Background: Prevention of aneurysmal subarachnoid hemorrhage (SAH) can be achieved by reducing risk factors, which include those for aneurysm formation and aneurysm rupture. However, neither of these 2 factors has been discussed separately so far. A case control study was undertaken in Shimane, Japan, to identify modifiable risk factors for the formation and rupture of aneurysms.
Methods: This study included 858 patients with ruptured aneurysms, 285 patients with unruptured aneurysms without a history of SAH, and 798 control subjects. Hypertension, diabetes mellitus, heart disease, hypercholesterolemia, cigarette smoking, and alcohol consumption were assessed as risk factors by using conditional logistic regression.
Results: After adjustment for other risk factors, hypertension was the most powerful risk factor for aneurysm formation, regardless of age and sex, followed by hypercholesterolemia, heart disease, and cigarette smoking, whereas diabetes mellitus and daily drinking were insignificant for aneurysm formation. Hypertension and daily drinking were not related to the risk of aneurysm rupture, regardless of age and sex, whereas cigarette smoking was associated with an increased risk of aneurysm rupture in patients 60 years or older and in men. In contrast, hypercholesterolemia was strongly associated with a decreased risk of rupture, regardless of age and sex, and in patients with small aneurysms (<5 mm). Diabetes mellitus and heart disease were also related to a decreased risk of rupture in patients 60 years or older and in women.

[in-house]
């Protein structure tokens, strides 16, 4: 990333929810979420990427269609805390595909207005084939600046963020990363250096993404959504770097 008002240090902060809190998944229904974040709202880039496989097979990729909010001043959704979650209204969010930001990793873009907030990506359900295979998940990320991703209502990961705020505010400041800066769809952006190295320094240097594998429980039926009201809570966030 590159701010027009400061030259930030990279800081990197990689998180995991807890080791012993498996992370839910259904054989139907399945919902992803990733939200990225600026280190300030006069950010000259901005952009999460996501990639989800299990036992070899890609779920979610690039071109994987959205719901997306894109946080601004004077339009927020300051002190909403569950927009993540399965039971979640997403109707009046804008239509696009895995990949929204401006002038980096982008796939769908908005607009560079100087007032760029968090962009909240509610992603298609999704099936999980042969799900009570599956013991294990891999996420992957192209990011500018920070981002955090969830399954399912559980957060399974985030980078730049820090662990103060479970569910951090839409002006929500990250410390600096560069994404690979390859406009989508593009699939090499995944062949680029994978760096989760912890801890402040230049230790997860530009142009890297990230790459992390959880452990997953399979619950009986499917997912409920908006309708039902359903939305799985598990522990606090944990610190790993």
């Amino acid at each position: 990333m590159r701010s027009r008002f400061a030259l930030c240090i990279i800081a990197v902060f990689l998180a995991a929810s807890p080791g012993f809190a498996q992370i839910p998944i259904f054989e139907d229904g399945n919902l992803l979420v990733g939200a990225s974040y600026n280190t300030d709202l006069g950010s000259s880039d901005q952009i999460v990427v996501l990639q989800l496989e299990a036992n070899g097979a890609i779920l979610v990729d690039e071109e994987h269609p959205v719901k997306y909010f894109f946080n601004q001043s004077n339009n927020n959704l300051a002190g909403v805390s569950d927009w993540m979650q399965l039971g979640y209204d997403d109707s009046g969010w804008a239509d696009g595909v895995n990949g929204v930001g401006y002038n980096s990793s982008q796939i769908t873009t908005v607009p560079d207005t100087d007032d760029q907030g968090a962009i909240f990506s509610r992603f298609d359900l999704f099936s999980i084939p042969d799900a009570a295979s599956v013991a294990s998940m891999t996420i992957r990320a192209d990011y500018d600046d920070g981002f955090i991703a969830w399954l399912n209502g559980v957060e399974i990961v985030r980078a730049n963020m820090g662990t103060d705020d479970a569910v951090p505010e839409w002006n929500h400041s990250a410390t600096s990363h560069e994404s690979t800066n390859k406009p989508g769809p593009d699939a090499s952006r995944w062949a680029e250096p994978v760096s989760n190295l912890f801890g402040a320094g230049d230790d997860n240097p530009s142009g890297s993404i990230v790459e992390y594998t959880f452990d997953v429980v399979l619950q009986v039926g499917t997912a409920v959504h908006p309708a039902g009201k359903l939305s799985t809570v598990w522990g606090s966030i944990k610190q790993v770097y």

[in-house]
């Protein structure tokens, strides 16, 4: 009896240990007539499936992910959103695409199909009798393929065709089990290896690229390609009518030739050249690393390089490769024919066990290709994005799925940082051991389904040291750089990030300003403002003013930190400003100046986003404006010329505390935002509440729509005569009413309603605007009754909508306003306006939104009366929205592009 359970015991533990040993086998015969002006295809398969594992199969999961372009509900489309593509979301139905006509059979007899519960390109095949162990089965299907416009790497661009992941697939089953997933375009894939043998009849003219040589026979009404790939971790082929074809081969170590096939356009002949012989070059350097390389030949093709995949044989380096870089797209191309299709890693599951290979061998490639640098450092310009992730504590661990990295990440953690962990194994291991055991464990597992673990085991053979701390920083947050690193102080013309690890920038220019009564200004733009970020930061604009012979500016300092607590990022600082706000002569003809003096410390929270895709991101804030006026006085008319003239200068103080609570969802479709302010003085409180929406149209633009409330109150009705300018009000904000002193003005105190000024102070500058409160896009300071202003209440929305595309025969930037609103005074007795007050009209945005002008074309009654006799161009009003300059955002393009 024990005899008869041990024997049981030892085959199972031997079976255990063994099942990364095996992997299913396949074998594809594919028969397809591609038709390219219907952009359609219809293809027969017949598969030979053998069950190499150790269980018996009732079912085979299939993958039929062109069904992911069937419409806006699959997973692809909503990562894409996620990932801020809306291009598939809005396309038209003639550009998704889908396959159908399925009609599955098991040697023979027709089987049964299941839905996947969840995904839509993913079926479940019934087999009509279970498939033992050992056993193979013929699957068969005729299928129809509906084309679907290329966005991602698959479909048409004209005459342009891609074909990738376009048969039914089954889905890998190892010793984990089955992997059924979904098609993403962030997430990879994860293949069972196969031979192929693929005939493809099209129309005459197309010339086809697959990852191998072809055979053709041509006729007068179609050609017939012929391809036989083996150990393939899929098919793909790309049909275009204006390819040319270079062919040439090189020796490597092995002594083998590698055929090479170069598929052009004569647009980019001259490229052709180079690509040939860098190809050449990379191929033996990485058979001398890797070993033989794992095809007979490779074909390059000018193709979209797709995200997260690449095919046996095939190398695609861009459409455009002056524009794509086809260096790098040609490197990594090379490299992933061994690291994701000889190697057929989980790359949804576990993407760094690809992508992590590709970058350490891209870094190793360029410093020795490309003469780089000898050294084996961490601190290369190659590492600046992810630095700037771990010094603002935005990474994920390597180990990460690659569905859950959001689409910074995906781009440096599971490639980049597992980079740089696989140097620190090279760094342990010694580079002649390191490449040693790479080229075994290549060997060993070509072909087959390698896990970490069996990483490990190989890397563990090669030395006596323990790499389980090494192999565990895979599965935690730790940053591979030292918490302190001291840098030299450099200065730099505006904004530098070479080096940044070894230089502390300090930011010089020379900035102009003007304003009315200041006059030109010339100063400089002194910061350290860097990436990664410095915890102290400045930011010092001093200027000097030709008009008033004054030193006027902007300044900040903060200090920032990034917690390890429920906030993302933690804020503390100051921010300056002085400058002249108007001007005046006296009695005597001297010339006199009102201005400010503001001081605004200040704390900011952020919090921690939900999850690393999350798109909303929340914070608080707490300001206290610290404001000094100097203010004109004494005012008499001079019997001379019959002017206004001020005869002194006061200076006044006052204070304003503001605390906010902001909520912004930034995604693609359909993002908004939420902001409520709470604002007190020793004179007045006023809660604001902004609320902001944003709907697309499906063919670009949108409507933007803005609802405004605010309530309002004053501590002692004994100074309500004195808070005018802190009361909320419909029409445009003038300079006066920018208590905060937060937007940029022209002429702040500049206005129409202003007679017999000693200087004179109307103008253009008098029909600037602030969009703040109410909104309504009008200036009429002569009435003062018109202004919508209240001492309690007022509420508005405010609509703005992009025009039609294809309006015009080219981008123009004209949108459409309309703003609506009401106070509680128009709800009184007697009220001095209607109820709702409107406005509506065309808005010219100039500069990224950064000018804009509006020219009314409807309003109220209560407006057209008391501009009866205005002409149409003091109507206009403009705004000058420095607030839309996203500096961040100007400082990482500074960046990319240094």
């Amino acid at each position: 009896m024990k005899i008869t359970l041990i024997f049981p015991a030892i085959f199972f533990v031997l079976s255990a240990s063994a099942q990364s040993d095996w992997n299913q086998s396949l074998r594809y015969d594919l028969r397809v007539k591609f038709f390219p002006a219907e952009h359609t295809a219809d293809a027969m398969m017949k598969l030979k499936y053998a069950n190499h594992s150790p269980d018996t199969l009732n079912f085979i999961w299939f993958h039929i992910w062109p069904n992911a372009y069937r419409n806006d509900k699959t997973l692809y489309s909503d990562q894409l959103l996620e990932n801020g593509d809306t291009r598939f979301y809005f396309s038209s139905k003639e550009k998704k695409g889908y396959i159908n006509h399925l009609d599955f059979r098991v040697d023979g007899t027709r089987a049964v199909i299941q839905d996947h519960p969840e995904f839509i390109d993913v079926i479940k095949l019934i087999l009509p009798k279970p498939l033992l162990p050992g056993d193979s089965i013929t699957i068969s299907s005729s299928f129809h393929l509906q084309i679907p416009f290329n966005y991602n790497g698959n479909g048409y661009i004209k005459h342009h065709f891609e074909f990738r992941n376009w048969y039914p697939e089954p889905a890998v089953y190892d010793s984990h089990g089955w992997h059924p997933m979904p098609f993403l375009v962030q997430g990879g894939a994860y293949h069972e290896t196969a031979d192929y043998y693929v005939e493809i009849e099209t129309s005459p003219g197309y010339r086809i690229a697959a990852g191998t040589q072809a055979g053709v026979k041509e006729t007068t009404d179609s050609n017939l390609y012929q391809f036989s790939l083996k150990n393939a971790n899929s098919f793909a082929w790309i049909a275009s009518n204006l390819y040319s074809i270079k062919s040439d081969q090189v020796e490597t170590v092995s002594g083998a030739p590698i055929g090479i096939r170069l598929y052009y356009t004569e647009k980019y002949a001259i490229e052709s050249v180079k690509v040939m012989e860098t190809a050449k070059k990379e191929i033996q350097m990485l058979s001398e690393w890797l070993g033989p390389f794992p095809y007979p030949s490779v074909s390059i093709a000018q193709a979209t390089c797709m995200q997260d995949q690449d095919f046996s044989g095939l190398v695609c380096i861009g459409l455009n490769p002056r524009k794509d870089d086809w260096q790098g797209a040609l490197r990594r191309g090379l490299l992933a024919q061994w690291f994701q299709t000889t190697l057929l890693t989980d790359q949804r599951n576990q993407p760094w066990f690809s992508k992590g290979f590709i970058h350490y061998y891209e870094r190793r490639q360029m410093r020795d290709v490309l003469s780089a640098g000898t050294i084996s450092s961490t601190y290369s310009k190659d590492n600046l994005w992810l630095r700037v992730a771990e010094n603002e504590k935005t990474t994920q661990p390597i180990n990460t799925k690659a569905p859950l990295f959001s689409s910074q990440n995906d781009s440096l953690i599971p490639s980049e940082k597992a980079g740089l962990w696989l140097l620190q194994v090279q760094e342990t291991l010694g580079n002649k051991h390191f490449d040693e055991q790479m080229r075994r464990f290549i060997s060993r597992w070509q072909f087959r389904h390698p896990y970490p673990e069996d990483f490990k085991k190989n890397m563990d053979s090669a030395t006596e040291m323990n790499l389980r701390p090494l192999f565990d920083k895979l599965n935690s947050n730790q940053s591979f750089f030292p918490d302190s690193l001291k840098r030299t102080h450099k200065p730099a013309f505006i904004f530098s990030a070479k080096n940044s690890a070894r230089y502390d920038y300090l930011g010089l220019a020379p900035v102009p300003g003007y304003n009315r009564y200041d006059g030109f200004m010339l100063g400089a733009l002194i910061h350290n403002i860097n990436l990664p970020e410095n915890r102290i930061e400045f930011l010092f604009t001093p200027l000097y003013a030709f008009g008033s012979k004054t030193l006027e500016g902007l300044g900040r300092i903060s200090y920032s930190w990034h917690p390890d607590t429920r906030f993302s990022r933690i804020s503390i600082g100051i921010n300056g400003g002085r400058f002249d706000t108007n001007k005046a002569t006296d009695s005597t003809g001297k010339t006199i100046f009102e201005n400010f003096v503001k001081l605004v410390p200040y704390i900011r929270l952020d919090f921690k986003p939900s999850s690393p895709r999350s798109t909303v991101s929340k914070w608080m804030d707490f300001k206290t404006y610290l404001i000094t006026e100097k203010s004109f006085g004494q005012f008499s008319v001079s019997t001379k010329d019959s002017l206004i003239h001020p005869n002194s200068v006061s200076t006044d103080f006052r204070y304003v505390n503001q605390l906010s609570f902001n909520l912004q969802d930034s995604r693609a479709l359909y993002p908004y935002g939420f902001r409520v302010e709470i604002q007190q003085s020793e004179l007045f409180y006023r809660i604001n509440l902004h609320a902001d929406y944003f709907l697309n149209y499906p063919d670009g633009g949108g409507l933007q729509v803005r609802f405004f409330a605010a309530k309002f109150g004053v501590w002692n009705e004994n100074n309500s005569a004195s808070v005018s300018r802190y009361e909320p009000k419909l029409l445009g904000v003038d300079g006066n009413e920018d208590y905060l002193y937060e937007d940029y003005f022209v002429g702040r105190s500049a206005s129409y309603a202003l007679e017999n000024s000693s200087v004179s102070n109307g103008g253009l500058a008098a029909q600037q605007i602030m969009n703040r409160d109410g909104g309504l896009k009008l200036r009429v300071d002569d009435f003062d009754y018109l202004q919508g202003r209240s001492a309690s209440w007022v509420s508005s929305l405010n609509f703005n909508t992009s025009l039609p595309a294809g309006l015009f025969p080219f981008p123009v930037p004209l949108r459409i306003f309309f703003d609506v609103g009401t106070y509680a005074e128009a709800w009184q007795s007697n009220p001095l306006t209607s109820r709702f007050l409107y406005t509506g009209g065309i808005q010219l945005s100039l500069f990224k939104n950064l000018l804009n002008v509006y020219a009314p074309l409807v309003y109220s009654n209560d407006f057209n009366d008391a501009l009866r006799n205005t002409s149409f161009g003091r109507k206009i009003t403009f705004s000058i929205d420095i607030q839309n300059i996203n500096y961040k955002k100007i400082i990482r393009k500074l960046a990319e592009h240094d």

Conclusion: Identification of risk factors for aneurysm formation and rupture separately seems to be pivotal for reducing the incidence of SAH.
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